T1 - Identification of a microglia phenotype supportive of remyelination

AU - Olah, Marta

AU - Amor, Sandra

AU - Brouwer, Nieske

AU - Vinet, Jonathan

AU - Eggen, Bart

AU - Biber, Knut

AU - Boddeke, Hendrikus W. G. M.

PY - 2012/2

Y1 - 2012/2

N2 - In multiple sclerosis, endogenous oligodendrocyte precursor cells (OPCs) attempt to remyelinate areas of myelin damage. During disease progression, however, these attempts fail. It has been suggested that modulating the inflammatory environment of the lesion might provide a promising therapeutic approach to promote endogenous remyelination. Microglia are known to play a central role in neuroinflammatory processes. To investigate the microglia phenotype that supports remyelination, we performed genome-wide gene expression analysis of microglia from the corpus callosum during demyelination and remyelination in the mouse cuprizone model, in which remyelination spontaneously occurs after an episode of toxin-induced primary demyelination. We provide evidence for the existence of a microglia phenotype that supports remyelination already at the onset of demyelination and persists throughout the remyelination process. Our data show that microglia are involved in the phagocytosis of myelin debris and apoptotic cells during demyelination. Furthermore, they express a cytokine and chemokine repertoire enabling them to activate and recruit endogenous OPCs to the lesion site and deliver trophic support during remyelination. This study not only provides a detailed transcriptomic analysis of the remyelination-supportive microglia phenotype but also reinforces the notion that the primary function of microglia is the maintenance of tissue homeostasis and the support of regeneration already at the earliest stages in the development of demyelinating lesions. (c) 2011 Wiley Periodicals, Inc.

AB - In multiple sclerosis, endogenous oligodendrocyte precursor cells (OPCs) attempt to remyelinate areas of myelin damage. During disease progression, however, these attempts fail. It has been suggested that modulating the inflammatory environment of the lesion might provide a promising therapeutic approach to promote endogenous remyelination. Microglia are known to play a central role in neuroinflammatory processes. To investigate the microglia phenotype that supports remyelination, we performed genome-wide gene expression analysis of microglia from the corpus callosum during demyelination and remyelination in the mouse cuprizone model, in which remyelination spontaneously occurs after an episode of toxin-induced primary demyelination. We provide evidence for the existence of a microglia phenotype that supports remyelination already at the onset of demyelination and persists throughout the remyelination process. Our data show that microglia are involved in the phagocytosis of myelin debris and apoptotic cells during demyelination. Furthermore, they express a cytokine and chemokine repertoire enabling them to activate and recruit endogenous OPCs to the lesion site and deliver trophic support during remyelination. This study not only provides a detailed transcriptomic analysis of the remyelination-supportive microglia phenotype but also reinforces the notion that the primary function of microglia is the maintenance of tissue homeostasis and the support of regeneration already at the earliest stages in the development of demyelinating lesions. (c) 2011 Wiley Periodicals, Inc.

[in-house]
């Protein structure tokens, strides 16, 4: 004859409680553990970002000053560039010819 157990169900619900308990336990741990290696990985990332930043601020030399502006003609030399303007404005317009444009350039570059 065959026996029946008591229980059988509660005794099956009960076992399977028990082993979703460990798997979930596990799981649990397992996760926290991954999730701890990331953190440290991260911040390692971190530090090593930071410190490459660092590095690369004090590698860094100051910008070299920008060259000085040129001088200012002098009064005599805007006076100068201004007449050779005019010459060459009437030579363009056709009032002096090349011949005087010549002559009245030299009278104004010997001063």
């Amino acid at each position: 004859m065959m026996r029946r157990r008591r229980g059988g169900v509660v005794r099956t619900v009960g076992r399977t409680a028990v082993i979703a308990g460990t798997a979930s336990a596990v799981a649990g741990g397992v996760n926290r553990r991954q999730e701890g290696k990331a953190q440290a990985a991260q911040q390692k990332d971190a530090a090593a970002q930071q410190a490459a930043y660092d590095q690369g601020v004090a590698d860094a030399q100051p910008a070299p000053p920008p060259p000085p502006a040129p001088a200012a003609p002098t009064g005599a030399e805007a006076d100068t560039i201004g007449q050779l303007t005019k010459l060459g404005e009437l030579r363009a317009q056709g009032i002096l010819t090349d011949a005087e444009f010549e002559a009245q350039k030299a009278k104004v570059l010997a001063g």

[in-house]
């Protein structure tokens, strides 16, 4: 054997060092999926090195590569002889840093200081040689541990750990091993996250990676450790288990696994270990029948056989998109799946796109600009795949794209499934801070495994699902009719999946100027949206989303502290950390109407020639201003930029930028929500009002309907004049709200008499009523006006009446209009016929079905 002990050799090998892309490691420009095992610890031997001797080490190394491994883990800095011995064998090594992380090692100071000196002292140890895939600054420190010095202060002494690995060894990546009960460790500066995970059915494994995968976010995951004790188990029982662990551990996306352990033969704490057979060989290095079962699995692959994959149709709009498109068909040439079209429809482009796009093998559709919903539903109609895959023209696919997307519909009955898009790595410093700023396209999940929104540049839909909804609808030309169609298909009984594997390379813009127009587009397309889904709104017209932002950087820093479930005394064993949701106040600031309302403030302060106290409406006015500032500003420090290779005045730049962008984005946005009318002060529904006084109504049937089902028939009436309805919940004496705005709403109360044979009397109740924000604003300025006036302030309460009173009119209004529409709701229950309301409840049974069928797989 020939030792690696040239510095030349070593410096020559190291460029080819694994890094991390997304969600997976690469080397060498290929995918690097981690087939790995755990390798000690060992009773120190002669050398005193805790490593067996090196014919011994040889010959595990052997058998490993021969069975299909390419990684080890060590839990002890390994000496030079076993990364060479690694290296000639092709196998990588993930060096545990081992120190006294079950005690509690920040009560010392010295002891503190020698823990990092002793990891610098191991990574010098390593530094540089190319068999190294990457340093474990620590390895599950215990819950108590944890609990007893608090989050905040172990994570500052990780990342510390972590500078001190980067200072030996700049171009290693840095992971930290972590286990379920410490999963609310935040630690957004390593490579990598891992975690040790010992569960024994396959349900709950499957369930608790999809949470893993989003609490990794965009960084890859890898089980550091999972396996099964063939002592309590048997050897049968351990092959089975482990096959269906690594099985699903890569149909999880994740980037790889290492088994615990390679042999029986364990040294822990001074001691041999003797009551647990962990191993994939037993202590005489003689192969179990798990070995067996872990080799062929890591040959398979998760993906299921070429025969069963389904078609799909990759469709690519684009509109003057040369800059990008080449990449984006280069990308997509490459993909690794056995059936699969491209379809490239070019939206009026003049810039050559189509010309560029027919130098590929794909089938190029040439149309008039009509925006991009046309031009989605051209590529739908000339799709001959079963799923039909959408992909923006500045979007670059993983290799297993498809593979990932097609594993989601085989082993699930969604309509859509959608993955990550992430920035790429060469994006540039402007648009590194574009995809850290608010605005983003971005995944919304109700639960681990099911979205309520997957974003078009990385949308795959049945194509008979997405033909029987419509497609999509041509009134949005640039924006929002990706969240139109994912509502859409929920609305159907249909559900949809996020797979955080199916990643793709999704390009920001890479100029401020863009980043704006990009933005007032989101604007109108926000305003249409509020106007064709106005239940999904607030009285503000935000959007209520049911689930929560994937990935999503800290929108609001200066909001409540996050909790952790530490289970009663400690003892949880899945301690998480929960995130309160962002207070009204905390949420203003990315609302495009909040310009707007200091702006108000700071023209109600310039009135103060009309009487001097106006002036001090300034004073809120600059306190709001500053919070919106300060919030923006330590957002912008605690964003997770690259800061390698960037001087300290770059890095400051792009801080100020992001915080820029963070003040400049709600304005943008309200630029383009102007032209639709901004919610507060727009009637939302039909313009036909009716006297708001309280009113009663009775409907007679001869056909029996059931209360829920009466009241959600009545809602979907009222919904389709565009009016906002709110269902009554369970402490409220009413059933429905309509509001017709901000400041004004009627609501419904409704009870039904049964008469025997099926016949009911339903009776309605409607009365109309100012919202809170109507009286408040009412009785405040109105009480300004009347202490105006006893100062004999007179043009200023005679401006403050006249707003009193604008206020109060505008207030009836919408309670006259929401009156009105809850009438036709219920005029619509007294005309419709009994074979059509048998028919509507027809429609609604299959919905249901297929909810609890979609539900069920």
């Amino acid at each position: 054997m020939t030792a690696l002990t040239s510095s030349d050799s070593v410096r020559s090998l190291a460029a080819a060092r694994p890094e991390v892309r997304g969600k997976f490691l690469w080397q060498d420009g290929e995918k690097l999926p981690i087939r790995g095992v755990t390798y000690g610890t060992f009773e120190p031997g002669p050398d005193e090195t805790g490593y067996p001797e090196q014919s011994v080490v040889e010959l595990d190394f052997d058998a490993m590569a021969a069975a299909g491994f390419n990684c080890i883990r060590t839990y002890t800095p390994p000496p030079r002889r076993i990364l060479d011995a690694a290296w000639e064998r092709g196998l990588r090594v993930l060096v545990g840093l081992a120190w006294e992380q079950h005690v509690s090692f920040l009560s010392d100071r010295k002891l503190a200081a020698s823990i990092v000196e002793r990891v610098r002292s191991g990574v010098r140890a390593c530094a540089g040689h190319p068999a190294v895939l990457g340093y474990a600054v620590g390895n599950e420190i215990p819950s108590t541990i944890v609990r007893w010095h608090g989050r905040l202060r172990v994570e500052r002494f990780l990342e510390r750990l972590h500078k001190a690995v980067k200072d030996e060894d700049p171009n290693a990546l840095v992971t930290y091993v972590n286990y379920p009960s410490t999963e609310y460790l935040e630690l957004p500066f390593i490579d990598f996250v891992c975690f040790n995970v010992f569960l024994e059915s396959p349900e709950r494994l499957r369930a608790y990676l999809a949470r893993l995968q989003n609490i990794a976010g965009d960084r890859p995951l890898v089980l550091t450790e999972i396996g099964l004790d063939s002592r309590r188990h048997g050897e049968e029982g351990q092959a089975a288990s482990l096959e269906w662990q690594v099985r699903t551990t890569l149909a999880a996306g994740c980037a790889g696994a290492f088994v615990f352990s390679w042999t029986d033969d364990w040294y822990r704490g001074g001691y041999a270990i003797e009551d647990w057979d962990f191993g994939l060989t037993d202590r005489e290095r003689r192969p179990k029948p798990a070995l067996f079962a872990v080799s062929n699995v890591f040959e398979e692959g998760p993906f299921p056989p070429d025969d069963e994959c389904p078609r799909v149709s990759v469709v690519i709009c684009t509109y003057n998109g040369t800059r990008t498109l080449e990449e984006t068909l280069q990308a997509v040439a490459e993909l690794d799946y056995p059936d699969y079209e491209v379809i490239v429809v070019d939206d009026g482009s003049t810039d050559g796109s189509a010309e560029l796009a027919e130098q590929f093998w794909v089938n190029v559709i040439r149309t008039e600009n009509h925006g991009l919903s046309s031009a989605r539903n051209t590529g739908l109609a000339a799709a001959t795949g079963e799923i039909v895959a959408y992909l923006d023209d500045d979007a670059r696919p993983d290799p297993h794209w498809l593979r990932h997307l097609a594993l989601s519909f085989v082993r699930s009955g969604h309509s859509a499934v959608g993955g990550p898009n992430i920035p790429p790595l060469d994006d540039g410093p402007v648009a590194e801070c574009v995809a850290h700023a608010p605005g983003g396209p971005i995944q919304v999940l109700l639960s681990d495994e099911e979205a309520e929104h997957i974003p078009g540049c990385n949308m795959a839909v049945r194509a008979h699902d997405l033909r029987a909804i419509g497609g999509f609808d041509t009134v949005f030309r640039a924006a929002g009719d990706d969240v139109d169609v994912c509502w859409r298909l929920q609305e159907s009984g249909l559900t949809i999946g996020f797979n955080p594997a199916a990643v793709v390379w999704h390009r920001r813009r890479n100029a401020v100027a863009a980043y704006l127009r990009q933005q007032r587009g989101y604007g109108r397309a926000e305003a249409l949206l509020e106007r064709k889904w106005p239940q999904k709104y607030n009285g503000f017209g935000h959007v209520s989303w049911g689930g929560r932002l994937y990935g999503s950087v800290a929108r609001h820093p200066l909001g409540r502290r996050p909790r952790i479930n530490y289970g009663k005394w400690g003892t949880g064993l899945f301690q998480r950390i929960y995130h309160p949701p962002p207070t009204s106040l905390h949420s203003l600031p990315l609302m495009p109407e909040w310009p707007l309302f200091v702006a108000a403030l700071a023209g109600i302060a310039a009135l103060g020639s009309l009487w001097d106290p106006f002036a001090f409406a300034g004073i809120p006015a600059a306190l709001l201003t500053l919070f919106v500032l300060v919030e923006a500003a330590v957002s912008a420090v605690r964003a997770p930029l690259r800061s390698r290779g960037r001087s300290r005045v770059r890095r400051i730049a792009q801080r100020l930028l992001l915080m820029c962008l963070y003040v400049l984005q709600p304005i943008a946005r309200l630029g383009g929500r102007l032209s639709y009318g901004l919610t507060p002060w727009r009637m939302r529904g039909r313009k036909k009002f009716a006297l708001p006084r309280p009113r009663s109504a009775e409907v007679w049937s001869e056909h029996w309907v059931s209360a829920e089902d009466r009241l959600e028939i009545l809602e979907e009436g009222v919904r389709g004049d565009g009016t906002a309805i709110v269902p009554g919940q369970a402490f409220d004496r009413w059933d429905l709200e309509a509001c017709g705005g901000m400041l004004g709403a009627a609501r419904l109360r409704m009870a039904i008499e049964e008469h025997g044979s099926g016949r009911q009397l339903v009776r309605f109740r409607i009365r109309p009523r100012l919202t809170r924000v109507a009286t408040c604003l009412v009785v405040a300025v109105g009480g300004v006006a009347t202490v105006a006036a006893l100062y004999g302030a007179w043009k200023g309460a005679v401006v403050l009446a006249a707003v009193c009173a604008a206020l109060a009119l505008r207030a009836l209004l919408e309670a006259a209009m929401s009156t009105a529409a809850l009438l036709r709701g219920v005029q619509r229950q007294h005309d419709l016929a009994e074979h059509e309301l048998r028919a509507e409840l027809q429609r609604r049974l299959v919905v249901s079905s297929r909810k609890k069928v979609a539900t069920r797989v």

KW - microglia phenotype

KW - remyelination

KW - preactive lesions

KW - CUPRIZONE-INDUCED DEMYELINATION

KW - CENTRAL-NERVOUS-SYSTEM

KW - BLOOD-BRAIN-BARRIER

KW - EXPERIMENTAL ALLERGIC ENCEPHALOMYELITIS

KW - LEUKOCYTE PROTEASE INHIBITOR

KW - MULTIPLE-SCLEROSIS

KW - CNS DEMYELINATION

KW - IMMUNE-RESPONSES

KW - GENE-EXPRESSION

KW - MACROPHAGE-DEPLETION

U2 - 10.1002/glia.21266

DO - 10.1002/glia.21266

M3 - Article

VL - 60

SP - 306

EP - 321

JO - Glia

JF - Glia

SN - 0894-1491

IS - 2

ER -

ID: 5457482